Posted by: Avocadess ()
Date: March 15, 2018 08:54PM

Thanks, Prana.

Oh, by the way I gave the wrong ingredient amounts in my "recipe" above. I should have said 2/3 cup chia to 3 cups liquid (because I like it thick). I really think that 1/3 cup for each cup would be too too thick!

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Re: Chia Seeds -- To Grind Or Not To Grind
Posted by: John Rose ()
Date: March 20, 2018 09:29AM

Snippets from my file on Chia Seeds...

One of the unique qualities of the chia seed is its ability to absorb more than 9 times its volume in water or other liquid.

The fast and easy way to take Chia seed is to add one tablespoon Chia seed into an 8 ounce glass of water or juice, stir to break up any lumps, let sit about 5 minutes, stir again and then drink.

How to make Chia Gel (9 to 1 ratio) - Put water in a sealable plastic container and slowly pour seed into the water then mix with a wire whisk or fork. This process will avoid any clumping of the seed. Wait a few minutes and stir again to break up any clumps, let stand 10 minutes, stir again. Then store up to two weeks in the refrigerator.

Chia Gel can be added to jams, jellies, peanut butter, milkshakes, nut spreads, smoothies, hot or cold cereals, yogurts, mustard, catsup, tarter sauce, BBQ sauces, etc. as a fat replacer, for energy and endurance or for added great taste (the gel has just a slight nutty flavor). Add the Chia Gel, between 50 to 70 percent by volume to any of the above mentioned foods, mix well and taste. You will notice a very smooth texture with the integrity of the flavor intact and have added 50 to 70 percent more volume to your food and have displaced calories and fat by incorporating an ingredient that is 90 percent water!

Chia Gel causes a slow release of carbohydrates and an equally slow converting of carbohydrates into glucose (blood sugar) for energy. The outer lay of chia seeds is rich in mucilloid soluble fiber. This mucillois is intended to keep the seeds from drying out in the arid desert air. When chia seeds are mixed with water or stomach juices, a gel forms that creates a physical barrier between the carbohydrates and the digestive enzymes that break them down. The carbohydrates are digested eventually but at a slow and uniform rate. There is no insulin surge or spike needed to lower the blood sugar level after eating chia.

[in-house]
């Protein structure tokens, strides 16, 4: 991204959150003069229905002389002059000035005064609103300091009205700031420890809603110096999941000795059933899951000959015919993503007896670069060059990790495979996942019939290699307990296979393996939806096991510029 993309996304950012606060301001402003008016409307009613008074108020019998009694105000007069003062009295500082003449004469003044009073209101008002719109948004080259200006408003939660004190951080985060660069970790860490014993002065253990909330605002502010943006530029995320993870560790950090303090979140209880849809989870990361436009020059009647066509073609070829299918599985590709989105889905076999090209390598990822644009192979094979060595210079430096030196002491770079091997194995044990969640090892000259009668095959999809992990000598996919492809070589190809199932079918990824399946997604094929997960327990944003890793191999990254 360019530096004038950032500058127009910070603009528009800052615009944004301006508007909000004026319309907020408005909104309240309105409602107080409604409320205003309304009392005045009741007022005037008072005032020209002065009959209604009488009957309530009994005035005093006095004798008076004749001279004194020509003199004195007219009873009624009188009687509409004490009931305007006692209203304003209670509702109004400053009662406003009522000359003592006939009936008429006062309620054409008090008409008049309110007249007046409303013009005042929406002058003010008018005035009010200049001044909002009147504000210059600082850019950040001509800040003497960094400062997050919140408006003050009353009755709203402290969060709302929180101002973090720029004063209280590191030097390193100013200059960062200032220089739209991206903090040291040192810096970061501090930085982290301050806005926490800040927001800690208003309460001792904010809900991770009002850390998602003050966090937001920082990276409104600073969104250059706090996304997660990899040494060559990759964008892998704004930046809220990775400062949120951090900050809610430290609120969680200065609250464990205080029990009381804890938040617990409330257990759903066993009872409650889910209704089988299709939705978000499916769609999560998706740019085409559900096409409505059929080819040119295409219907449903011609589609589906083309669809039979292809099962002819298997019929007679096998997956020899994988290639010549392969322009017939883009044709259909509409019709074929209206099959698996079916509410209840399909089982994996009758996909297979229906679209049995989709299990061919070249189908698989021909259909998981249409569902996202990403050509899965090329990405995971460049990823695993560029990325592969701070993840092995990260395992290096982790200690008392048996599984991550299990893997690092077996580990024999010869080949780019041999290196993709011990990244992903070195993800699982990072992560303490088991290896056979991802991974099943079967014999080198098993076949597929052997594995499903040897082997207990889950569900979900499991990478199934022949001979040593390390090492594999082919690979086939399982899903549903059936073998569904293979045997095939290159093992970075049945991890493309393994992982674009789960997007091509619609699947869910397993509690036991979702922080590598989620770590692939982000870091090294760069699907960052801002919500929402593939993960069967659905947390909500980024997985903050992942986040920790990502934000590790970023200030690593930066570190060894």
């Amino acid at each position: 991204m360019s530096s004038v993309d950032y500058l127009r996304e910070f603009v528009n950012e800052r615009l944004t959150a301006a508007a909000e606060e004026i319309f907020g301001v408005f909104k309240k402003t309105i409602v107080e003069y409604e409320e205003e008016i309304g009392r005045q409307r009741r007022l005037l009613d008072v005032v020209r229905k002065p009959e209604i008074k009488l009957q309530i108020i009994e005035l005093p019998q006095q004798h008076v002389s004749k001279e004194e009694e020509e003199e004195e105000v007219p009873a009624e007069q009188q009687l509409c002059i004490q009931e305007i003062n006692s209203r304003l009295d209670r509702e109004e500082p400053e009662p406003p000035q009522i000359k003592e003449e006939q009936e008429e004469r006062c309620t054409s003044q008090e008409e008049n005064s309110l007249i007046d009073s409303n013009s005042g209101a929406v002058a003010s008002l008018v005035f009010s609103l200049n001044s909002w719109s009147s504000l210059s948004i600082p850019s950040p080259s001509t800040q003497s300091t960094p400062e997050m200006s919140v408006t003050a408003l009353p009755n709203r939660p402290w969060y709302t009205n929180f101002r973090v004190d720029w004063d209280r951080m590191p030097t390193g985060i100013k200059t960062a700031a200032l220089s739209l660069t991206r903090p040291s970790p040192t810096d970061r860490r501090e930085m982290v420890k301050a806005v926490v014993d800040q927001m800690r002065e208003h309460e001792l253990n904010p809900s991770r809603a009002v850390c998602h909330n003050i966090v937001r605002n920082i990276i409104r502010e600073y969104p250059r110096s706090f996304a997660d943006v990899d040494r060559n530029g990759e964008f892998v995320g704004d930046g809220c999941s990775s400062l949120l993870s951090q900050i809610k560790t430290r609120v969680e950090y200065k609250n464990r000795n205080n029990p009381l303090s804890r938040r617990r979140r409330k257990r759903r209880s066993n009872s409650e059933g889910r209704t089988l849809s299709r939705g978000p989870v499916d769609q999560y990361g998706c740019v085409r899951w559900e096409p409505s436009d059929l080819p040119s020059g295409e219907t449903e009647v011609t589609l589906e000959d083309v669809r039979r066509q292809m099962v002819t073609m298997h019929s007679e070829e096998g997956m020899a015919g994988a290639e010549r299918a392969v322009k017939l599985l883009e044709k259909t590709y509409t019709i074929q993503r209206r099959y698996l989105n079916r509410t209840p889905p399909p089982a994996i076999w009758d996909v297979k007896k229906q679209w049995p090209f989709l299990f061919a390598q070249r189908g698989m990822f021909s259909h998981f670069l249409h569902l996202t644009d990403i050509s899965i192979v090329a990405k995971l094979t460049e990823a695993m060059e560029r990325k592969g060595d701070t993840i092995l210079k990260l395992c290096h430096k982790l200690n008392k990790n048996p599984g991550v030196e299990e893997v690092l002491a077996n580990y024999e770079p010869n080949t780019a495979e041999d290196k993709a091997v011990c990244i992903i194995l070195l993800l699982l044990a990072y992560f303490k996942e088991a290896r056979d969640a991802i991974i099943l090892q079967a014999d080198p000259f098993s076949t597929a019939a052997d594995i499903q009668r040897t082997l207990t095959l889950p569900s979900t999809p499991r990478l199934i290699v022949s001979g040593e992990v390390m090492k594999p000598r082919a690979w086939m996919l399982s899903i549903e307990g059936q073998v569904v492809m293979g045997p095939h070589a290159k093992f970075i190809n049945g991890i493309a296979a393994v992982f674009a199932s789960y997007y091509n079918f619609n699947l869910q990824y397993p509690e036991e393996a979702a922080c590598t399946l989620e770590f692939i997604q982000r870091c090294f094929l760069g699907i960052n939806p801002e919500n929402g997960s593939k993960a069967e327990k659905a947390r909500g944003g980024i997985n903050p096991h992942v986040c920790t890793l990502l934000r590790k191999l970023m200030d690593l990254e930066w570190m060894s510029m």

Other benefits of Chia gel included: Helping to control weight - mixed with orange or other fruit juice the gel-like seeds make a nutritious breakfast that leaves one feeling full and without hunger until noon.

Aztec warriors would eat chia during hunting trips and the Indians of the Southwest would eat only chia seed mixed with water as they ran from the Colorado River to the Pacific Ocean to trade products.

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Re: Chia Seeds -- To Grind Or Not To Grind
Posted by: Avocadess ()
Date: March 31, 2018 01:14PM

Thank you, John Rose!

I'm loving my chia seed puddings! My current favorite is chocolate, which I make by adding cacao powder, vanilla and a little honey (plus pinch of salt). Yum. That's all with my homemade coconut milk.

And I DO want at least 1/3 cup chia seeds per cup of liquid, sometimes more.

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Re: Chia Seeds -- To Grind Or Not To Grind
Date: April 27, 2018 02:28AM

Quote
Tai
The chia should be soaked overnight to expand fully. If you can't wait for full expansion, then grinding is better than leaving whole.

The sproutarian man grows chia grass and juices it. That is the ultimate expansion but a minimum 24 hour soak is better absorbed than a few hours.

Sometimes I grind chia as a substitute for flax meal as a binder.

Always best to sprout the chia if possible. Why? Because the soaked chia has low protein absorption, + sprouting it improves the taste and adds vitamins and phytochemicals and makes it generally more absorbable.

If you can't sprout l would definitely be grinding it in a slow rotating device to make it more absorbable and then soak. Even better would be to soak the ground chia in rejuvalic for a couple of hours to make it taste more creamy and enhance the digestion and nutrition and then make your pudding.

Soaked chia doesn't cut it IMO. Sprouting or grinding is important.

www.thesproutarian.com